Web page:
Most importantly, act on the new objectives by structuring a few activities and then executing them. By just doing a simple thing like this, we have created little pockets of uncertainties in our lives. We will find that when disruptions come, we are much better equipped to handle change. The best leaders know how to create little pockets of uncertainties in their lives.
A switch from primary thinking to primal instincts
Our brains are wired by nature to survive. The brain’s function is to scan for danger and look for ways to avoid it. A simple example is when we touch a hot kettle; there is an instant response whereby we pull our hands away – even without us actively thinking about it.
When someone hides in a corner and scares us, we are startled – our hearts beat faster, adrenaline enters our system, our senses prick up, our muscles go into a tensed state – all at the brain’s command to get the body to fight or run. This is what we call primal instinct.
When we face adversity, the brain takes on a similar thinking pattern. The brain will look for the easiest and fastest way to end the difficult situation.
There are two time-proven strategies – avoid the problem or quit to stop the problem. While these strategies may help us survive, is that what we want to do with our lives? Merely survive?
Leaders would want to win and not just survive. As such, there is a need to switch our thinking from reactive (primal instinct) to response (primary thinking). To do this, we need to train our brains to do a few things:
1. Stop – don’t do the first thing that comes to mind. Do not react.
2. Think – analyse the situation, remove emotions to get objectivity and get wise counsel for a third party perspective.
3. Respond – pick the course of action that will meet your objectives of winning as opposed to surviving.
It’s easier said than done to do the above. We are constantly being pushed to make decisions as fast as possible with little information and by just relying on gut instincts. The combination of these three things is a recipe for disaster.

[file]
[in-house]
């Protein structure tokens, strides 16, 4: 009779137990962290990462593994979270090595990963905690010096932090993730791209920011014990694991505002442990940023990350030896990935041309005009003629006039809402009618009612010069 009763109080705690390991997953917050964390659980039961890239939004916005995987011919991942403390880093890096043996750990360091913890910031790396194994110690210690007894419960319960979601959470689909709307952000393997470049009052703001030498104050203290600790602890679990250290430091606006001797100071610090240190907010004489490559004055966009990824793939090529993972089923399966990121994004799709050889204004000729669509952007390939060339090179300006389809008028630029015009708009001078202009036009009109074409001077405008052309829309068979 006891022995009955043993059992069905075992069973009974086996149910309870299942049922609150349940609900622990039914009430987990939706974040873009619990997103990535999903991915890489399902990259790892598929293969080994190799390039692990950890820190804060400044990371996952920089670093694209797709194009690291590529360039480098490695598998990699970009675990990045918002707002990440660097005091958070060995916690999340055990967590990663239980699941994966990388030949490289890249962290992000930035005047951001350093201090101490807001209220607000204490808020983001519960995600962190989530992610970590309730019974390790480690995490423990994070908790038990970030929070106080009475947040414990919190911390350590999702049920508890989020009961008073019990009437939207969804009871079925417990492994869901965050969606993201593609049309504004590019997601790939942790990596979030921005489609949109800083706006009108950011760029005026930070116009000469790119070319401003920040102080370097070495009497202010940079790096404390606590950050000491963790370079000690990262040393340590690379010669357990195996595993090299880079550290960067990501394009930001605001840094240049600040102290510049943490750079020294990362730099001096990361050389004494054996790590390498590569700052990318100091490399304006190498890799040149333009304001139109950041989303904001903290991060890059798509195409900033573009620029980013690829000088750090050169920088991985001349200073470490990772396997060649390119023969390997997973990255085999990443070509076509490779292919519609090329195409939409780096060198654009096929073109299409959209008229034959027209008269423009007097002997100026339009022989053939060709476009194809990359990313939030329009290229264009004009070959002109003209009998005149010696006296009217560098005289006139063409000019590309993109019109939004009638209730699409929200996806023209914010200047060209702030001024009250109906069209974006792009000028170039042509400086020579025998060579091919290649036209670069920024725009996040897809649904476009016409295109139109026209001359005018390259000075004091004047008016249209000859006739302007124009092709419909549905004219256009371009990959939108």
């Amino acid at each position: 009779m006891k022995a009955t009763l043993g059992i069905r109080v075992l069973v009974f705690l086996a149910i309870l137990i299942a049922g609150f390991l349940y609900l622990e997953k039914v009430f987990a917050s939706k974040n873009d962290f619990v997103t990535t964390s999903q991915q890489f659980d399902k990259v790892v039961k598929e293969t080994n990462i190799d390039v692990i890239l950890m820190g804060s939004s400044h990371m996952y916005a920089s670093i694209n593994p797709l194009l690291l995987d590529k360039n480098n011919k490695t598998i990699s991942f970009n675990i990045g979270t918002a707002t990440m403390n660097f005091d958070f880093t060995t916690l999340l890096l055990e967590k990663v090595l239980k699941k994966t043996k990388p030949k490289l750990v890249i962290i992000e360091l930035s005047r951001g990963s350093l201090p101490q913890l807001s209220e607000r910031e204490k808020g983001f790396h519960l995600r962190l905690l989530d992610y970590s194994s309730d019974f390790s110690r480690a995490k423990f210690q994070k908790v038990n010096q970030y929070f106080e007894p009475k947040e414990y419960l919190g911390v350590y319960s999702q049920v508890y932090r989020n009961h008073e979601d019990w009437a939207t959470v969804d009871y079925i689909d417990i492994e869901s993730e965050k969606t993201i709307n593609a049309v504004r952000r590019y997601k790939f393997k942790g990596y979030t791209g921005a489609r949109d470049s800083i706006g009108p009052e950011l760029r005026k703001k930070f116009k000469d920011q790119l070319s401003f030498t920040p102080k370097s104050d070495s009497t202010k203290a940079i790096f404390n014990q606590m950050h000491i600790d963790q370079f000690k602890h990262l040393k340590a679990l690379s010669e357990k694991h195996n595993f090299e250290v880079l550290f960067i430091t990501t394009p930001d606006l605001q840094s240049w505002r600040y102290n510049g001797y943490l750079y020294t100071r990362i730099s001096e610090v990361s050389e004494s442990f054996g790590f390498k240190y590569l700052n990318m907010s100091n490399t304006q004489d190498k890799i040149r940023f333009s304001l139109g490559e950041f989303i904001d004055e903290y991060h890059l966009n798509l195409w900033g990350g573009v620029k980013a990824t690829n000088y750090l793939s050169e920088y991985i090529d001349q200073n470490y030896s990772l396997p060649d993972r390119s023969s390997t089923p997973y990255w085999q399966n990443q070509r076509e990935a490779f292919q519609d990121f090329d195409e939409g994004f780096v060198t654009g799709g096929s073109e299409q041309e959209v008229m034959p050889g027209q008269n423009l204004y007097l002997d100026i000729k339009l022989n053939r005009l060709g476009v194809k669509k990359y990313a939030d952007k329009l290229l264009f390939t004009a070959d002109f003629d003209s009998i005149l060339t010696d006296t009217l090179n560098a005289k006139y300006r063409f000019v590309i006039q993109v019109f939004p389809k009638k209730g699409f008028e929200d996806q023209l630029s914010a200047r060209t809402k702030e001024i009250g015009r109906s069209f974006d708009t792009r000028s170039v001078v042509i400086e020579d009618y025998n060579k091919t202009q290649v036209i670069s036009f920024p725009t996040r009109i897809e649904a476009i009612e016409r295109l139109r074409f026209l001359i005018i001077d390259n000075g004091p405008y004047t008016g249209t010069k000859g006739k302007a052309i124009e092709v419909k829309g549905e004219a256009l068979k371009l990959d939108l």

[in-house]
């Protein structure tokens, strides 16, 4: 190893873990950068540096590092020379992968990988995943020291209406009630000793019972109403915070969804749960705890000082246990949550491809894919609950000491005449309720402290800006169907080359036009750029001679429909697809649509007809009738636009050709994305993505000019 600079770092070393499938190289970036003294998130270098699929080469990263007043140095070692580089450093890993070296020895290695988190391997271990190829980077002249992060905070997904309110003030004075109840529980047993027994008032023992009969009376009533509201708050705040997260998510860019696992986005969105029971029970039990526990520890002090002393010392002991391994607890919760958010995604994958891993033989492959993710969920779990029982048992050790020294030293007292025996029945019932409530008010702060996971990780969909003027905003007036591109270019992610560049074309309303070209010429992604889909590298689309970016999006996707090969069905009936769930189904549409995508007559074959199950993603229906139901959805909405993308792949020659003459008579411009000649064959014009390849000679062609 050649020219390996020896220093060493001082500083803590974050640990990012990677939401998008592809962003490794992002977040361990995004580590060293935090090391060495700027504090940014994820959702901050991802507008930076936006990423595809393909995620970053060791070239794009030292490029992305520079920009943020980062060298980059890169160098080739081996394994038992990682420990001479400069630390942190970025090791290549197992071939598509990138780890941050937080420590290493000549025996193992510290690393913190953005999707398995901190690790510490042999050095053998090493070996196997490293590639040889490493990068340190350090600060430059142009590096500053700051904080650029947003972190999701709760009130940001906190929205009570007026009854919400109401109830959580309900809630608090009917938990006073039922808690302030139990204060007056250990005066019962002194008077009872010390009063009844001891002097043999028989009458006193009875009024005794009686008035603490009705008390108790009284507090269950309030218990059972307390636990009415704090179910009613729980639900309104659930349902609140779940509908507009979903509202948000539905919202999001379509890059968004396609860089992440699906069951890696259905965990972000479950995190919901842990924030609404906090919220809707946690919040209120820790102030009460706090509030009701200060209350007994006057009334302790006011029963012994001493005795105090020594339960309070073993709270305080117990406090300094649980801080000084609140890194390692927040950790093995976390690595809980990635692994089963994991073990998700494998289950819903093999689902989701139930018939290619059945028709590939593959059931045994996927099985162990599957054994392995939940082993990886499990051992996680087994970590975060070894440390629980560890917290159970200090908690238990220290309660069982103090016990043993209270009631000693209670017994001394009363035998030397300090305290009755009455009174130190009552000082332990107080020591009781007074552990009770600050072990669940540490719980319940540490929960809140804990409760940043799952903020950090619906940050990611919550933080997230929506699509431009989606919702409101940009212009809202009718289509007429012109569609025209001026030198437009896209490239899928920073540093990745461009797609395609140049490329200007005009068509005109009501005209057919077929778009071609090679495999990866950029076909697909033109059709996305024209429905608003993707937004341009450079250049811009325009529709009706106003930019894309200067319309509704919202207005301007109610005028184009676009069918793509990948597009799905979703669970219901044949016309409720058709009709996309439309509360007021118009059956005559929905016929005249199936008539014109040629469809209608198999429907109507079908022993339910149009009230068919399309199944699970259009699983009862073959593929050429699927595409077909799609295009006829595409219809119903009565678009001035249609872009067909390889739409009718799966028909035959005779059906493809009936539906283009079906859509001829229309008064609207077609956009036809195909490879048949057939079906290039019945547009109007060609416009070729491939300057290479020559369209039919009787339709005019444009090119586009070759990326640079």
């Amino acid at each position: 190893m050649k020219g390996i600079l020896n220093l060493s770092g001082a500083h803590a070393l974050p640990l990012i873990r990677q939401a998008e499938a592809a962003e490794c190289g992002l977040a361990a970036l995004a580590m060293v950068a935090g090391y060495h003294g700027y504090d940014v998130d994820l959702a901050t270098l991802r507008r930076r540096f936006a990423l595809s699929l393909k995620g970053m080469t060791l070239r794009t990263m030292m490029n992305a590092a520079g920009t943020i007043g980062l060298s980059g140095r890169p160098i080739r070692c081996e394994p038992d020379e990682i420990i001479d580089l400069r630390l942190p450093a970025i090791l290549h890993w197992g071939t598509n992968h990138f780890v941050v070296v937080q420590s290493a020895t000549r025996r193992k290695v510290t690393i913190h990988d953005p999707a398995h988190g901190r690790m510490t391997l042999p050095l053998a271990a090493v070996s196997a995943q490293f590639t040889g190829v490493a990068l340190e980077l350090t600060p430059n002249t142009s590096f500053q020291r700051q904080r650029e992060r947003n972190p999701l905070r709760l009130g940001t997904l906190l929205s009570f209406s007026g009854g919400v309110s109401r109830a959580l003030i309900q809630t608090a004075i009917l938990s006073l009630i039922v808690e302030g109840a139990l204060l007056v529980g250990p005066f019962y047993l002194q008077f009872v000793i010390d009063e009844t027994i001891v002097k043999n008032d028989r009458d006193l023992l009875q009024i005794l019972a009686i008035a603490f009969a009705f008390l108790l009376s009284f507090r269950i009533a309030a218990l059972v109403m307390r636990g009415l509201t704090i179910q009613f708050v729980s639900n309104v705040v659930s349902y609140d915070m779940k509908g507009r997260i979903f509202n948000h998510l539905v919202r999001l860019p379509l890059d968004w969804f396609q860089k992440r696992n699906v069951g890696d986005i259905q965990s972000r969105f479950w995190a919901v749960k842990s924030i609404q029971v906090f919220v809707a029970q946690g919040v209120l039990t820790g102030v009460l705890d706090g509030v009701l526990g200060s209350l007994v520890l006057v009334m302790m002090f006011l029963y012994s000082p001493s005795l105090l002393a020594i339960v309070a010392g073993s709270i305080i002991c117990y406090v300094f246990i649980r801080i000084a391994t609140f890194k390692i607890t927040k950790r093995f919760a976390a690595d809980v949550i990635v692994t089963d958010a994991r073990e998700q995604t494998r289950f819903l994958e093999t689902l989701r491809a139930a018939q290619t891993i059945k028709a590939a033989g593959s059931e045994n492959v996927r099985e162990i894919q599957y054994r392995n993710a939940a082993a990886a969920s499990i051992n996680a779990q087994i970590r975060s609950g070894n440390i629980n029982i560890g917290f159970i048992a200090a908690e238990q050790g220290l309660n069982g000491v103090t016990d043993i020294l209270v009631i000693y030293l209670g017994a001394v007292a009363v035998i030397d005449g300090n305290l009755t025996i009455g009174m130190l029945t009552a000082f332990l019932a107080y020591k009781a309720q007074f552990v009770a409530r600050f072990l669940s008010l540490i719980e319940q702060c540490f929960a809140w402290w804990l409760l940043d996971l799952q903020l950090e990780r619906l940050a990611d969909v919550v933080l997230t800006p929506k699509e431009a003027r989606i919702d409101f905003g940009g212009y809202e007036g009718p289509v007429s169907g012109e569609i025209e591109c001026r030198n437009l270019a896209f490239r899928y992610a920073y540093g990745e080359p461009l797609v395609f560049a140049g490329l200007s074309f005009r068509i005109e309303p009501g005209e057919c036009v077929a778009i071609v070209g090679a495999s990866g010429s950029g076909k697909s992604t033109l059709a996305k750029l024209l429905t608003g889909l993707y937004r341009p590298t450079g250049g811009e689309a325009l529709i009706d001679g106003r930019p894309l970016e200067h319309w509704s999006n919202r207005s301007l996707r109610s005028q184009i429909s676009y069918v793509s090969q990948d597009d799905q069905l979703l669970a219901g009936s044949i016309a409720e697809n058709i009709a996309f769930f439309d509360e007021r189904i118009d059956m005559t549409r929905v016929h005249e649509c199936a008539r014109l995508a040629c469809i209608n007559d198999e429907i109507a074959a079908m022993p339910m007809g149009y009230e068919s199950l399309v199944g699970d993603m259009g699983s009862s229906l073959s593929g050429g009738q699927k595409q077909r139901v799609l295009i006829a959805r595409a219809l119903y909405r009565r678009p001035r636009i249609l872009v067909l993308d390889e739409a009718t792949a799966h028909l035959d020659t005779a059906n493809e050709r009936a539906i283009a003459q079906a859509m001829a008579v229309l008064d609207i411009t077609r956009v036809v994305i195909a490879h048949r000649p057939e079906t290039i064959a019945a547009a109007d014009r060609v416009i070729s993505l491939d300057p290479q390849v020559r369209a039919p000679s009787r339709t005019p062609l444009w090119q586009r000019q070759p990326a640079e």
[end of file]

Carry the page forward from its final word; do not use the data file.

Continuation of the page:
As much as we find it hard to believe, there is always time. Use that time wisely to think. Use that one day to think and make a proper decision and not rush a decision that can cost you one year’s worth of time.
A change from known to unknown territory
Hard times are frightening because it brings us from what we know to what we don’t. We fear what we don’t know. Many people get paralysed by this fear and go into the primary instincts to either avoid or quit the situation. Now it is not what we feel that is important but how we respond to those feelings that make us a leader.
Firstly, we need to accept that fear, anxiety and all the other emotions that come with adversity are perfectly normal. In fact, they are beneficial in the sense that you are aware of the problem and that the brain is priming yourself for the situation.
However, if you continue to focus on fear – the problem will always become bigger even when it is not. You fall deeper into a sense of hopelessness and despair. Don’t focus on fear. Focus instead on the positive outcome of what to achieve. This does not take away fear, but instead manages it with the right perspective.
As we continue to focus on the outcome, what happens is that our brain starts to feed off positive emotions instead of negative ones. This makes a world of difference on how we make decisions. So when we face the unknown, acknowledge our fears but don’t focus on them.
So the next time we face hard times, remember we can choose to be on a list of leaders or on a list of nameless people.
Andrew Lau heads the Leaderonomics Campus team. He can be reached at firstname.lastname@example.org . For more leadership articles, click here.